Thursday, Oct. 3 – Craig Nova, faculty fiction reading, 7 p.m., UNCG Faculty Center (The reading will celebrate the release of Nova’s latest novel, “All the Dead Yale Men.”)

Thursday, Oct. 10 – Tom Kealey, alumni fiction reading, 7 p.m., UNCG Faculty Center (The reading will celebrate the release of Kealey’s Flannery O’Conner-award-winning collection of short fiction “Thieves I’ve Known.”)

Friday, Oct. 25 – Kelly Cherry & Jillian Weise alumni poetry reading, 7 p.m., UNCG Faculty Center

Thursday, Nov. 21 – “Will Read for Food” Benefit Reading for Greensboro Charities, 6 p.m., Weatherspoon Art Museum

UNCG Women’s Cross-Country wins Elon Invitational

Photo of Sumney sisters during raceThe UNCG women’s cross country team took home the team title at the Elon Invitational Saturday morning as the Spartans placed three of the top four finishers in the race.

Senior Shaina Sumney, a speech pathology major, returned to competitive racing after redshirting last year and won the individual title with a time of 17:36 in the 5,000-meter race. Sophomore Lydia Saina, a public health major, placed second with a career-best time of 17:39.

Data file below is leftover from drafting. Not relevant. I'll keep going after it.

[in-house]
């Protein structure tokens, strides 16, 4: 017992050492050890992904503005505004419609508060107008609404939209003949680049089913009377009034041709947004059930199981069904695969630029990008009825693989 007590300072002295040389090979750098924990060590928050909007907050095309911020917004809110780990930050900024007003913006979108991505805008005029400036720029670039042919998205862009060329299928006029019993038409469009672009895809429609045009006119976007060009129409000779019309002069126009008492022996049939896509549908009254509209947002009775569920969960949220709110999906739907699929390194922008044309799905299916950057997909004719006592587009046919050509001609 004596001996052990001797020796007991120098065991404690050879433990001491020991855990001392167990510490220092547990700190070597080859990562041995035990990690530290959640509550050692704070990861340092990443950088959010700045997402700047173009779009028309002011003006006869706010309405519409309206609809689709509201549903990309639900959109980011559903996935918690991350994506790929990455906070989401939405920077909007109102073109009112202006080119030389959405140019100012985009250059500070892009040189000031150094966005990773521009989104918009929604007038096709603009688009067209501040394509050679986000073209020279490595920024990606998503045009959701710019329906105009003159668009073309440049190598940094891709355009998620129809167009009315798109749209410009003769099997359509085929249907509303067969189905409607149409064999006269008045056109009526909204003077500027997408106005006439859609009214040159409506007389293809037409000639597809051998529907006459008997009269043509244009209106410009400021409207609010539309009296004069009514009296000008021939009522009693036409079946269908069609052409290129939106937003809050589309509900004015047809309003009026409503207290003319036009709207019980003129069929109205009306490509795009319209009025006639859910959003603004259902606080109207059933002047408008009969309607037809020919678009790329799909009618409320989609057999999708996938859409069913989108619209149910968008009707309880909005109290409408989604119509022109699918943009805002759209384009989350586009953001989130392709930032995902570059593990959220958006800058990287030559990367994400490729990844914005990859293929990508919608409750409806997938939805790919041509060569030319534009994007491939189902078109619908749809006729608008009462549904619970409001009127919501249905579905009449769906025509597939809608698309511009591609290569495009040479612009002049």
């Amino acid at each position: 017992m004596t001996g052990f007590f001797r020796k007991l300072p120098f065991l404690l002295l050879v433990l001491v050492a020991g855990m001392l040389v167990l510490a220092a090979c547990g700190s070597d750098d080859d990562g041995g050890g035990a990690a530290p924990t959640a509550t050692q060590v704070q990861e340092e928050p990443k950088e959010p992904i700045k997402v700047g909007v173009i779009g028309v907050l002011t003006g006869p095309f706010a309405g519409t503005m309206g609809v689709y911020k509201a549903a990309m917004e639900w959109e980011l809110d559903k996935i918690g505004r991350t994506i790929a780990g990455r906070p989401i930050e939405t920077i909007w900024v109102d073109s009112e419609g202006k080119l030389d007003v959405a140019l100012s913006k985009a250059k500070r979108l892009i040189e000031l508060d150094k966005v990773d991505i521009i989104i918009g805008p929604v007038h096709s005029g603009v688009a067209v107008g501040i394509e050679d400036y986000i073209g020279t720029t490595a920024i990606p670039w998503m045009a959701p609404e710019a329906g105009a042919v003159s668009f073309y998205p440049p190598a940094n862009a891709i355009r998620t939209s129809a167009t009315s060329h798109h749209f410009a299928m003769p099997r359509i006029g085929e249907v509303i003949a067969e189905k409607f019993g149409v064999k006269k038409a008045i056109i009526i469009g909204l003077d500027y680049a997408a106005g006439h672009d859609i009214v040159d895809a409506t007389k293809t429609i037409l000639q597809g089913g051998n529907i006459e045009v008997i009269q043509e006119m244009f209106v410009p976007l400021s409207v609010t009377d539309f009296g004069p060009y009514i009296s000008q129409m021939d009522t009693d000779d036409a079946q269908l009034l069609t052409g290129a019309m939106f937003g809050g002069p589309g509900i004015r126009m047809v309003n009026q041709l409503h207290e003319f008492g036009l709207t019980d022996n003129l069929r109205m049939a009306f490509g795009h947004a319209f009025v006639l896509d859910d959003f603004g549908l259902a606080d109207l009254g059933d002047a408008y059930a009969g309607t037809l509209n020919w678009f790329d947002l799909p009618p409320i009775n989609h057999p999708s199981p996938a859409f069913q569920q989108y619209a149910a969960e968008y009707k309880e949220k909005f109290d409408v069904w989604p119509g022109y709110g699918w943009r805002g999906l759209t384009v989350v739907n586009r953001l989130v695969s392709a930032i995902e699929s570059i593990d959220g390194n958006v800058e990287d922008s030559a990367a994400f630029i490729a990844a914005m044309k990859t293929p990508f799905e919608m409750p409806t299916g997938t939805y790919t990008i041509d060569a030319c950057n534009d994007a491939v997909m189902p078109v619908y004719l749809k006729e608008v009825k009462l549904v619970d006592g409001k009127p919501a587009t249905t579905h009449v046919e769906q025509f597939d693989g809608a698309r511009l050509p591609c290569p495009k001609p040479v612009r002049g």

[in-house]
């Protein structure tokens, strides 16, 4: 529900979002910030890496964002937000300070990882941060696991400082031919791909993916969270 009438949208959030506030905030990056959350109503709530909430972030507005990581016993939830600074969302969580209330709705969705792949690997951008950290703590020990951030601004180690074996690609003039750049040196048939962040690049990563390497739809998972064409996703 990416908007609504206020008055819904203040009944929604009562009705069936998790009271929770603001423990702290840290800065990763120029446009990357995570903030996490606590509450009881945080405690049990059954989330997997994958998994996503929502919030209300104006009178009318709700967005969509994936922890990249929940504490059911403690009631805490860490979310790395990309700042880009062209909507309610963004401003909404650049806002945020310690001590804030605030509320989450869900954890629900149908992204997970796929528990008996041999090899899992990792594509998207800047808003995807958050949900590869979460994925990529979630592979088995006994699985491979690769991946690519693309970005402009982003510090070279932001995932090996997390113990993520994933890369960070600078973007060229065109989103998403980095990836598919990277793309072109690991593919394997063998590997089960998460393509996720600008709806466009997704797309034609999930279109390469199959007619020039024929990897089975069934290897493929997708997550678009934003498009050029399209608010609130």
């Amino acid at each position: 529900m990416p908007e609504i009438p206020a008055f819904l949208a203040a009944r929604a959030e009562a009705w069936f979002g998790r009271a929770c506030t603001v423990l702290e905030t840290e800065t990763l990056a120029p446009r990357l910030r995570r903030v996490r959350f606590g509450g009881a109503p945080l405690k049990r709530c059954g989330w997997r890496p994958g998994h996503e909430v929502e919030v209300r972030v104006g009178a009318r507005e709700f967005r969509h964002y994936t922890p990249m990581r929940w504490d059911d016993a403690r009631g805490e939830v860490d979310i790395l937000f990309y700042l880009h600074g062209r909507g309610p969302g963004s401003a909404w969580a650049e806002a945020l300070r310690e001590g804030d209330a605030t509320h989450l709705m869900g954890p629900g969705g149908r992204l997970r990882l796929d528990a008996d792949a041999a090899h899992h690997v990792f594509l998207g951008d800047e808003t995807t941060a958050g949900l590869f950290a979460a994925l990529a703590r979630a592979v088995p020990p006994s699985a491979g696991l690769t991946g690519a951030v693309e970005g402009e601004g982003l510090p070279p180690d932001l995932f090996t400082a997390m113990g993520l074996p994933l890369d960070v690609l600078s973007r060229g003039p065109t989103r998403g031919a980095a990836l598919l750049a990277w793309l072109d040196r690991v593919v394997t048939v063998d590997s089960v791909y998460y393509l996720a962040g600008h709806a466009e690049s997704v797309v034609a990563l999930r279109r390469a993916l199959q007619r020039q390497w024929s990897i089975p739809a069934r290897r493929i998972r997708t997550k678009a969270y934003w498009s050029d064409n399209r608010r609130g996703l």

Senior Chelsea Sumney, Shaina’s sister, was the Spartans’ third best finisher as she placed fourth with a time of 17:47. Chelsea Sumney, a speech pathology major, won last season’s Elon Invitational title.

By Matt McCollester. Photo of the race by Carlos Marales, of (l-r) twin sisters Shaina and Chelsea.
Full story at UNCG Athletics. Race photo gallery is here.

Nominations of candidates for UNCG honorary degrees

Chancellor Linda P. Brady provided this message inviting nomination for candidates for honorary degrees: